February 25, 2015
Sacramento litigator Lawrance Bohm (L ’00), teamed with Terry Oxford, a partner in Susman Godfrey’s Dallas office, gives boot camp participants tips on taking depositions.
At the boot camp closing reception, Sacramento litigator Lawrance Bohm (L ’00) joins Tulane Law students he hired as associates or summer clerks: Elizabeth Houts (L '16), Rachael Sauer (L ’15), Ryann Hall (L ’15), Hilary Khoury (L '16) and Frank Trechsel (L ’16).
During Tulane Law School’s 2014 skills-training boot camp, Sacramento attorney Lawrance Bohm (L ’00) gave civil litigation students an impromptu lesson in pretrial reality: awaiting a verdict from a California jury, he let students listen in on a conference call with the trial judge and opposing counsel when jurors sent out a written question.
At this year’s boot camp, Bohm juggled a week of teaching with preparation for a trial set to start Jan. 12. Plus, he squeezed in a day of interviewing Tulane Law students for job openings — and hired two associates and seven summer law clerks before the week was out.
One of California’s top plaintiffs' lawyers, Bohm operates at a frenetic pace. And blockbuster trial verdicts of the last few years have drawn even more clients to his busy practice.
In 2012, Bohm clients scored two of the top-50 civil jury verdicts in California: $168 million involving a workplace sexual harassment claim against a Sacramento hospital, and more than $6.2 million in a wrongful termination case.
And in November, a federal jury in San Diego concluded that a Bohm client who had been fired by AutoZone after suing the company for sex discrimination should receive almost $186 million — most of it in punitive damages. The amount is believed to be a record verdict for a single employee.
Bohm said that, these days, he wraps up each year telling himself, “I didn’t think big enough.”
But right after law school, he was just trying to find a foothold in California, where he moved to study for the bar exam without job prospects.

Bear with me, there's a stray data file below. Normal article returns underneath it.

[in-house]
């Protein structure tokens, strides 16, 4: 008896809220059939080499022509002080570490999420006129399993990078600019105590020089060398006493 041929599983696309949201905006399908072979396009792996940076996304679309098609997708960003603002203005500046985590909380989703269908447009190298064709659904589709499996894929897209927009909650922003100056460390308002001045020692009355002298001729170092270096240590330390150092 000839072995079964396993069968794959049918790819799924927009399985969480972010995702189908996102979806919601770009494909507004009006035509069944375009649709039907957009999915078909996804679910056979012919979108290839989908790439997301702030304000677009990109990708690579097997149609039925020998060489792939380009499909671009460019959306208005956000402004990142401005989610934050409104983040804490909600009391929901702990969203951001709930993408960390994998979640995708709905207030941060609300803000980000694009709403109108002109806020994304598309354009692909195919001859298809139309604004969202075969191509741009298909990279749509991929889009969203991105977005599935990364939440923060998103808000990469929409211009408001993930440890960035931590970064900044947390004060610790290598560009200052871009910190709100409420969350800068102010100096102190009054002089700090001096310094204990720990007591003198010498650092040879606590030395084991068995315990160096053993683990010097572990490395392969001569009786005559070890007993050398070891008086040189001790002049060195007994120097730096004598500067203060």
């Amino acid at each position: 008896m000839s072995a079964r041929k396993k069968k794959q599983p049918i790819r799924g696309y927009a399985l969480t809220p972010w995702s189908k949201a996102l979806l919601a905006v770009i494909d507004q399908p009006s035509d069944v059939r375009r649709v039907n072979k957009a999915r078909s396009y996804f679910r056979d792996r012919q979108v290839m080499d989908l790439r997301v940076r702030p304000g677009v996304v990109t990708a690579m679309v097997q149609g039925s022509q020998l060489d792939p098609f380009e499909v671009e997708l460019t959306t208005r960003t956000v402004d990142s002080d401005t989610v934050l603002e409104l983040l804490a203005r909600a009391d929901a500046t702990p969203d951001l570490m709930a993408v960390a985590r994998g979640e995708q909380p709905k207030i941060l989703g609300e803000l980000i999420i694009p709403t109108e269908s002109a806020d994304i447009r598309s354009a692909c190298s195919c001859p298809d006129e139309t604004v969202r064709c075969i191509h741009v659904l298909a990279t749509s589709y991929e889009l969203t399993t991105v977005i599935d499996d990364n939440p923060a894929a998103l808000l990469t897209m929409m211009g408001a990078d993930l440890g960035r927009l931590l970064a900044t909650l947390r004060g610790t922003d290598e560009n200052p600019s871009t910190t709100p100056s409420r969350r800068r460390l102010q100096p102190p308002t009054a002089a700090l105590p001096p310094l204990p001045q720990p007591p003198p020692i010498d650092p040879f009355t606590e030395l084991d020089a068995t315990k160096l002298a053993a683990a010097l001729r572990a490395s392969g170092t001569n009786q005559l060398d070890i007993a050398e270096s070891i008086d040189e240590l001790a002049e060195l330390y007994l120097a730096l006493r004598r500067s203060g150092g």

After a stint at a civil defense firm, he started trying to build a practice representing plaintiffs. A decade ago, he was working out of his house, supplemented by loans from his mother-in-law and primarily settling personal injury cases. That changed when a client who was injured in a collision won a $1.9 million verdict that held up on appeal.
Kelsey Ciarimboli (L ’14), a Bohm Law Group associate, accompanied Lawrance Bohm to this year’s Intersession to continue preparation for an approaching trial.
Today, Bohm Law Group has offices in Sacramento, Los Angeles and San Diego. Bohm often tries cases with other lawyers, but he also puts young lawyers into the thick of litigation, teaching them about law practice by giving them considerable responsibility.
For instance, Tulane Law graduate Kelsey Ciarimboli (L ’14) took the California bar in July, started working for Bohm Law in August and not long after that was a significant player on the trial team for the AutoZone case, learning the case inside-out, helping to draft briefs, organizing exhibits and assisting at counsel’s table.
“I don’t have any qualms about putting people in positions of pushing the envelope of what they can do,” Bohm said.
“That’s definitely his motto, throw you in,” Ciarimboli said. “You get a lot of great experience that way, and you learn right off the bat.”
Hired in 2014 when Bohm was in New Orleans for Tulane’s Intersession boot camp, she returned with him in January for the 2015 edition. She spent the week on post-trial work as well as preparing for the next trial, and Bohm said he expects her eventually to become the senior associate in the firm’s San Diego office.
The Intersession week gives Bohm a chance to help prepare new lawyers as well as to interview top candidates for his growing firm. He said he still remembers how difficult it was to find a job out of law school, and he believes the plaintiffs' bar should hire more recent graduates so they don’t have to get their early training at defense firms.
Tulane’s boot camp — which brings lawyers and judges from around the country to campus for a week to put some 130 students through real-world exercises — “helps create excitement and energy about practicing the law as opposed to learning the theory of the law,” Bohm said.
It also “reinforces that law school is just one step in the progression” of becoming a lawyer, he said.
Rachael Sauer (L ’15), hired as an associate for when she graduates, said she wanted to work in Los Angeles and she sees Bohm’s firm as a good fit.
“Employment discrimination law speaks to me because, being female, I grew up extra conscious of gender inequality in the workplace,” Sauer said. “I also come from a blue-collar, immigrant family [her grandparents are Croatian], so I think it's important to be an advocate for people who could be easily taken advantage of.”
Bohm also hired Ryann Hall (L ’15) as an associate in Los Angeles, her hometown, and she expects to work on civil rights and employment law cases. “While participating in the Criminal Law Clinic, I realized that I have a passion for advocating for people who oftentimes feel unrepresented in the legal system,” she said. “I look forward to continuing to represent people who need assistance.”